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RAVEL reconfigures the french Rafale Operational Condition Maintenance (OCM)

Helen Chachaty
14/11/2019 | 421 words
RAVEL reconfigures the french Rafale Operational Condition Maintenance (OCM)
© Dassault Aviation
Awarded six months ago by the Direction de la maintenance aéronautique (DMAé) to Dassault Aviation, the RAVEL contract - or VErticaLIsed RAfale - is targeting the in-depth reorganisation of support for the French combat aircraft. This ten-year contract "symbolises the new generation support contracts" and meets the ambitions laid out by the French Armed Forces Minister Florence Parly when she presented the aviation Operational Condition Maintenance (OCM) reforms in December 2017.

All of the support operations for the aircraft and its equipment are now the responsibility of a single contractor, Dassault Aviation. The only exceptions are the seats and engines, for which maintenance has been entrusted to Service industriel de l'aéronautique (SIAé) and Safran respectively. "With this contract, the company is continuing the through-life support it launched over fifteen years ago, expanding the scope and increasing the Rafales' level of commitment and availability", explains the aircraft manufacturer in an internal document.

Dassault Aviation has set up logistical one-stop shops at the aircraft' home bases (Landivisiau, Mont-de-Marsan and Saint-Dizier), in particular to manage stocks, spare parts, accessories and equipment and to provide on-site logistical and technical support. The contract also provides for the aircraft manufacturer taking charge of the support engineering aspects, comprising central technical assistance with airworthiness monitoring, damage processing and repair solutions, but also the creation of a central "integrated Government-industry" technical platform, based in Bordeaux and tasked with implementing the contract. The engineering services also comprise the equipment testability, maintainability and reliability performance analysis.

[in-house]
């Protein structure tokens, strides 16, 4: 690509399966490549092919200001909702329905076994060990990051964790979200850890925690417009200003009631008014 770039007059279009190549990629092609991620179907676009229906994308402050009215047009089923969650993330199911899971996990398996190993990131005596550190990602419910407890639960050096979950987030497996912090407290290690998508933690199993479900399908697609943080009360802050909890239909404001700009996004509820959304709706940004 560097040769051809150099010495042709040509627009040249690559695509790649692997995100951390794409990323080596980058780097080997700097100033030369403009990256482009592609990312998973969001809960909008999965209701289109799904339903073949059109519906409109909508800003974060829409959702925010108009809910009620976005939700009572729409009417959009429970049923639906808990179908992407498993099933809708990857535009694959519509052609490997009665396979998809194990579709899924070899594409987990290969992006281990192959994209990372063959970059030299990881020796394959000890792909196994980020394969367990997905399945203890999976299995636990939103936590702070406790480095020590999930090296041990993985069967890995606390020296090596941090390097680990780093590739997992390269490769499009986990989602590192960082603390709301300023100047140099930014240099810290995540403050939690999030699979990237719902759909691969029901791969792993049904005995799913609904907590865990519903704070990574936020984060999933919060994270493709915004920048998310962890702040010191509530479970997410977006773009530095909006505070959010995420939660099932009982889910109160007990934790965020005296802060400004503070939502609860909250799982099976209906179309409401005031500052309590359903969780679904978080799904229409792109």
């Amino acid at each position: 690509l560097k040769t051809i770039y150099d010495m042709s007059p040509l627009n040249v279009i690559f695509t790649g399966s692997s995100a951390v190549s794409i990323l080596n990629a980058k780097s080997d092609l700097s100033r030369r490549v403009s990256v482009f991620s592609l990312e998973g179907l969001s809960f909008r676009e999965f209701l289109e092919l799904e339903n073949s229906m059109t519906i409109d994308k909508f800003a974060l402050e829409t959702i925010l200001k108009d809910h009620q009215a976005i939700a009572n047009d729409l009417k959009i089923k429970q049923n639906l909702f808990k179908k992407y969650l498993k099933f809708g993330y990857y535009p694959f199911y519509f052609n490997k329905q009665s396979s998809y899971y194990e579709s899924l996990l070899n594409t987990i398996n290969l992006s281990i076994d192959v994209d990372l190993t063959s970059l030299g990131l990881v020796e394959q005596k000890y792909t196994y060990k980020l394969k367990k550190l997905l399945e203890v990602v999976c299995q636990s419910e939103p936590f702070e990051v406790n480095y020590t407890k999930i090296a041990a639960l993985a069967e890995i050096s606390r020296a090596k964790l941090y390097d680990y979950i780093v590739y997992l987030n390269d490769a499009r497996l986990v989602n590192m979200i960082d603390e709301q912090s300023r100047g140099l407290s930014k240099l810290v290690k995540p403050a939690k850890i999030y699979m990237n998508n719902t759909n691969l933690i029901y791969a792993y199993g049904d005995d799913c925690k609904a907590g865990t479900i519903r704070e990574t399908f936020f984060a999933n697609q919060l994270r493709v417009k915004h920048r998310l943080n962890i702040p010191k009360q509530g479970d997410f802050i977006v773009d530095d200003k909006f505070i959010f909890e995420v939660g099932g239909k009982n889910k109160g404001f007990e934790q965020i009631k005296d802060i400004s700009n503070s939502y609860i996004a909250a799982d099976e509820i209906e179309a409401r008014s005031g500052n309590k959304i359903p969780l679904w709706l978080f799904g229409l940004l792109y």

"RAVEL provides the opportunity to make tangible digital progress", explains Dassault Aviation. Among the solutions developed under this contract is a Rafale Fleet information system, "a stock and equipment maintenance tasks manager, connected to the new Field6 documentary viewer". This will replace the technical and logistical systems which are currently being used by the French armed forces. At the same time, the aircraft manufacturer has also developed a big data platform, which is tasked with connecting all data relative to fleet use. This will "monitor the performances of the RAVEL contract, generate feedback and feed into the predictive maintenance algorithms".

Dassault Aviation's annual estimates over the duration of the contract provide for 3 200 to 4 000 repairs per year, 700 to 1 000 general services and 150 000 to 180 000 consumables delivered.

This first verticalised contract, which will be the template for future armed forces aircraft OCM contracts, will bring others in its wake. Dassault Aviation is therefore targeting "over the coming months" the signature of global contracts for the Atlantique 2, Alphajet and Mirage 2000.
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